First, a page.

The idea is simple: on the last Friday of each month, post about the best book you’ve finished over the past month while visiting other bloggers doing the same. In this way, we’ll all have the opportunity to share our thoughts with other enthusiastic readers. Please join us below.
Title: Sell Your Soul: How to Build Your Creative Career Author: Russell Nohelty Genre: Business, Nonfiction Pages: NA Reading Level: Adult Content: Adult (business tactics, technical terms and practices)
I received a digital ARC of this book from the author because I’ve supported several of his Kickstarter campaigns and follow his creative business advice group and listen to his podcast from time to time. What can I say, I’m still having trouble getting into podcasts. In any case, I love this guy’s passion for his personal works and his indie press releases. I know I’ve learned so much from him already, so reading this book was a no brainer.
Initial thoughts- this book was great. It wasn’t too long, but it was a hefty length because it covers a lot of information. I like that, before the book dives deep into the how-tos of the creative business, the author explains the necessity of passion. Passion is the one thing I think, anyone who encounters Russell Nohelty, notices about him. He loves what he does and frequently reiterates that that has to be the number one reason a person decides to create something, whatever it is.
Then the book starts to dive into the how-to of business, but not just general stuff. Everything Nohelty discusses is directed specifically to creative people who want to make money with their creativity and break the stigma that all artists have to be starving. He speaks to the readers as if there’s a conversation happening. He’s quite frank and down to earth, but still concise and purposeful with his words. There are times when you can almost hear Russell yelling into the pages that yes, this is going to be hard, but it’s not impossible.
Nohelty is also upfront and honest about what has and hasn’t worked for him while leaving it to the reader to decide what they want to try because he or she might have a completely different experience. There are certain aspects of the book that feel like life hacks. They are literal step-by-steps of what he did, so why not try it yourself.
I feel like a large part of the book, when reading in between the lines, is about gearing the reader up to break out of their comfort zone. There are things he mentions in this book that I’ve thought about doing but just didn’t think that was the way things were done. Now I know that they can be the way, there are just so many people who are too afraid to try them. He also mentions a few things I never would have thought of, which I now realize is a reflection of the lack of confidence I sometimes have in my own work.
I don’t know that this is the greatest book ever written about the business of creativity, but it’s pretty darn good. I’d totally recommend it. Heck, that’s what I’m doing right now.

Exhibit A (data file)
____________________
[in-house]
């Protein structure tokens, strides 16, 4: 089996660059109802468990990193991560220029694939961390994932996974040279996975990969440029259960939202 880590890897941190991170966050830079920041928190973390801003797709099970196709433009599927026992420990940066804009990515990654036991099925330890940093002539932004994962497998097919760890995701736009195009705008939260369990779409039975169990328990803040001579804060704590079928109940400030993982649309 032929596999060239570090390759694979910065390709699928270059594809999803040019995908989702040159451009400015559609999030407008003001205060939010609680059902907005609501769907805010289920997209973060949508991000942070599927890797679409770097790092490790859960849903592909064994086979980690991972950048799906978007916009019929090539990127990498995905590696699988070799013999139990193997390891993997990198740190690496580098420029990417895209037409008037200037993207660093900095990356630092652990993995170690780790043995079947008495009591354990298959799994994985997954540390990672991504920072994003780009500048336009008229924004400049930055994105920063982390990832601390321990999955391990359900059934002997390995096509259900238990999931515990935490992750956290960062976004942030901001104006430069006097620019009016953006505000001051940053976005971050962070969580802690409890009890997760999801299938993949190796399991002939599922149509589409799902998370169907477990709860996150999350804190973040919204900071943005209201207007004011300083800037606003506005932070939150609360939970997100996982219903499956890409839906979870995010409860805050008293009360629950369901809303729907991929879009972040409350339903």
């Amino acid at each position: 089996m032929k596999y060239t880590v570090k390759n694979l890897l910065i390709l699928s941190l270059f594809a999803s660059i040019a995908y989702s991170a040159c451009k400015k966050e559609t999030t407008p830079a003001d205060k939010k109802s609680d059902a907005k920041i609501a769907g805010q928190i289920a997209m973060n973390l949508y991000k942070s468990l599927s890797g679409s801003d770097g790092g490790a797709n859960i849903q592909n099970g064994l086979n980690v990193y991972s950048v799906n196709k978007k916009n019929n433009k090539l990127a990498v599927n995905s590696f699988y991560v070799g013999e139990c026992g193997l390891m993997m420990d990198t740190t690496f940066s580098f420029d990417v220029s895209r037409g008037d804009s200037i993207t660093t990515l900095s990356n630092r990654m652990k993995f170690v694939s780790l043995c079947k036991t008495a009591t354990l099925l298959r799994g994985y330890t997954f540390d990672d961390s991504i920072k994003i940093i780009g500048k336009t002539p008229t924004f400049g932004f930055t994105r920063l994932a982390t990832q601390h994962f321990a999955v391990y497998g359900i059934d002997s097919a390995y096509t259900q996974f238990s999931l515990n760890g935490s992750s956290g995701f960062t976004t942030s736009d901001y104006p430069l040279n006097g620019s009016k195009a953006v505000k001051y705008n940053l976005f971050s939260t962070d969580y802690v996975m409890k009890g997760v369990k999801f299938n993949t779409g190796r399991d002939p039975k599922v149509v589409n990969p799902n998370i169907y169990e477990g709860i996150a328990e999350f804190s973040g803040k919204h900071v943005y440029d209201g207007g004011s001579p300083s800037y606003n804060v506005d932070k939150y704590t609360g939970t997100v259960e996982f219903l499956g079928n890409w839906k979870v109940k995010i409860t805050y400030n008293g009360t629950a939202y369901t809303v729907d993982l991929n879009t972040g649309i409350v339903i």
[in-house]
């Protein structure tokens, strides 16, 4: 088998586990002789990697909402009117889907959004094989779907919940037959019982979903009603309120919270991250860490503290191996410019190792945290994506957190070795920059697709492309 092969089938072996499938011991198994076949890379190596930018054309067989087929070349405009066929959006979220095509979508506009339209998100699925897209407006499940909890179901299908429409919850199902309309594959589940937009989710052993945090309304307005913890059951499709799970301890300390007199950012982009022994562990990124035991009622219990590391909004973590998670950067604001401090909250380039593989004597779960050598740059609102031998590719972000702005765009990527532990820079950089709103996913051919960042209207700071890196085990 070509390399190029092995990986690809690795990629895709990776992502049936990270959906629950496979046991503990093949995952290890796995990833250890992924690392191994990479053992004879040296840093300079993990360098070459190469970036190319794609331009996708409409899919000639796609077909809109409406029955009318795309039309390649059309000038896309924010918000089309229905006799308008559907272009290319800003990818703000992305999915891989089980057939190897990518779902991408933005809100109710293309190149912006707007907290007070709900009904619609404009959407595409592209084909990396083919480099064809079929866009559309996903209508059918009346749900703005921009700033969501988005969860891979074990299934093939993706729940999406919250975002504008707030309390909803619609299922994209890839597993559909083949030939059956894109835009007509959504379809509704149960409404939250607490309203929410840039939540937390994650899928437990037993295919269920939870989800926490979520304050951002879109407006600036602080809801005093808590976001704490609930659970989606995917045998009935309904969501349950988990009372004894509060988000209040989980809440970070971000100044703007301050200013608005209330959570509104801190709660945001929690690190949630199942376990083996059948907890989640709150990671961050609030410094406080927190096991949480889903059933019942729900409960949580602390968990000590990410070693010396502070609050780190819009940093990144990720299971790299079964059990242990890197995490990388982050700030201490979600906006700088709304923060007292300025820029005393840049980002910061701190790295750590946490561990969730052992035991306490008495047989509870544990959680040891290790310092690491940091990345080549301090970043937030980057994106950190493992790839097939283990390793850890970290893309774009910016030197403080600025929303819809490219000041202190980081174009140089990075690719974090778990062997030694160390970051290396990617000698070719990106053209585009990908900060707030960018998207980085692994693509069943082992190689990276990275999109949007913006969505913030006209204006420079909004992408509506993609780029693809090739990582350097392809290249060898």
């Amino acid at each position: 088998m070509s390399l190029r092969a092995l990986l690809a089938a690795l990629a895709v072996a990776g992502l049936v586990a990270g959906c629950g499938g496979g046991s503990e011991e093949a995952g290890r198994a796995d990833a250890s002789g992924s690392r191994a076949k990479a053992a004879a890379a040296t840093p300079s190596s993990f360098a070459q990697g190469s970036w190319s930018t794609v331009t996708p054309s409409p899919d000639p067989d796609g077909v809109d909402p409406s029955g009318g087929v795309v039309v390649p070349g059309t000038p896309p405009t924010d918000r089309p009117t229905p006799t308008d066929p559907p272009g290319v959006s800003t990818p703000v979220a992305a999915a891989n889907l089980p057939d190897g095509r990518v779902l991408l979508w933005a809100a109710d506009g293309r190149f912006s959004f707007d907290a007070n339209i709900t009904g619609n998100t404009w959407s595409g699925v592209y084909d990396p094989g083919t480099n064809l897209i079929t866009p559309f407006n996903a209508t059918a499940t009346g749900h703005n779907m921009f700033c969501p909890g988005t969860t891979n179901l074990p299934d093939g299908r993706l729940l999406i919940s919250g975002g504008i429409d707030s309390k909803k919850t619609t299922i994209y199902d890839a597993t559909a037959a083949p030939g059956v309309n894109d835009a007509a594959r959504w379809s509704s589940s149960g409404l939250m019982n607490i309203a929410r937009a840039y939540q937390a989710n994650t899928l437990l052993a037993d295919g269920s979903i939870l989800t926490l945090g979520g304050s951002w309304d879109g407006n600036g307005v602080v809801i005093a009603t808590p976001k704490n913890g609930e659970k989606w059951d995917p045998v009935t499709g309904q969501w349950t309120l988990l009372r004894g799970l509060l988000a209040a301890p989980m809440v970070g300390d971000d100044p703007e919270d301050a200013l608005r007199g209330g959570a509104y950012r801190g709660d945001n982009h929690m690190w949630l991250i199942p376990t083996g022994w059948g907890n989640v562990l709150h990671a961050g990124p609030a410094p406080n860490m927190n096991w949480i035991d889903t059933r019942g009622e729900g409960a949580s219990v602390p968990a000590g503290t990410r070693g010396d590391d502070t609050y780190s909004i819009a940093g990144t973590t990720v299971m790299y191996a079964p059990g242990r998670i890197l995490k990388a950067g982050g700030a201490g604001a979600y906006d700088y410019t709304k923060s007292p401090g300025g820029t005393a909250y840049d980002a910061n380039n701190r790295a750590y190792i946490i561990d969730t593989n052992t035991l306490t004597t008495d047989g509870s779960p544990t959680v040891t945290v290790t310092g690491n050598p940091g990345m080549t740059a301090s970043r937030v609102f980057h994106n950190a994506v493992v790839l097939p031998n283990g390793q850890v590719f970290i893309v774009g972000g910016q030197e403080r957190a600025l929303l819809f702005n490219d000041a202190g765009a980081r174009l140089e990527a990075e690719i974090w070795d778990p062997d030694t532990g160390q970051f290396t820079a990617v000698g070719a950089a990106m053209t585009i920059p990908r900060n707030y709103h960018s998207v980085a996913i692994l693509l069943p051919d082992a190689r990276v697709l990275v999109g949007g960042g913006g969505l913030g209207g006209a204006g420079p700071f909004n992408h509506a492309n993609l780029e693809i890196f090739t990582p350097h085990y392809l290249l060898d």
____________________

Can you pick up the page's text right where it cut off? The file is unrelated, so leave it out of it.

Make your book stand out in the crowd! Getting your book into the hands of paying readers is the most important goal of a writer and with the tools offered in this book the sales of your book will increase dramatically!
For the average author the marketing and promotion of their own book is a mystery in itself, and outsourcing these activities can quickly erode their budget. This book has all the tools and tips for developing that marketing plan, and turn your writing into a professional career.
Purple Snowflake Marketing offers a realistic guide to what authors can expect to face and how to employ research and preparation to make a memorable first impression. As you put together a marketing plan, you will be able to proceed with the confidence of a seasoned writer. This book is packed with value, with over 1000 resources along with stats and inspiring quotes to assist you in developing that unique marketing plan for each book you write.
“The first year after a book is released is often termed as the “one-year honeymoon period” by those in the industry. This is because many authors run out of contacts (friends, family, local media, colleagues, etc.) their budget has run dry, and initial marketing tactics are completed around the one-year mark. If the author has some name recognition, a basic marketing plan in place that goes beyond the Honeymoon Period, and shows an understanding of the promotional work required, than the author has a greater chance of being accepted by publishers.
Now, one of the reasons publishers must be choosy is simply related to budget. They are working with, like everyone else, a limited budget. So as book proposals come in they are looking for the ones that will be the least likely to drain their budget and the most likely to bring in revenue. Therefore a proactive author will have a greater chance of getting approval and considerations for any other programs they might have in place.
Sure, we can see e-book authors, for instance, who are making a living from just one or a few e-books. We also see authors in print format reaching out to the Internet audience, and succeeding. The reason? That is where people are. They are not attending events in the numbers they used to, they are not going into bookstores and libraries in the numbers they used to – and so we have to go where they are. What do your readers want? What formats do they like? It really boils down to knowing the audience for each book that is about to be released.
The success of your book depends on many factors starting with genre, release date, the publisher’s policies, the size of book, the quality of the printing, the format you choose, printer and publisher schedules, staffing, suppliers and the original condition of the manuscript. The ingenuity, preparedness and experience of the author, personal finances and resources, and location can also determine the success of a book. All of this will influence how a book is marketed and reinforces the need for every book’s marketing plan to be unique.”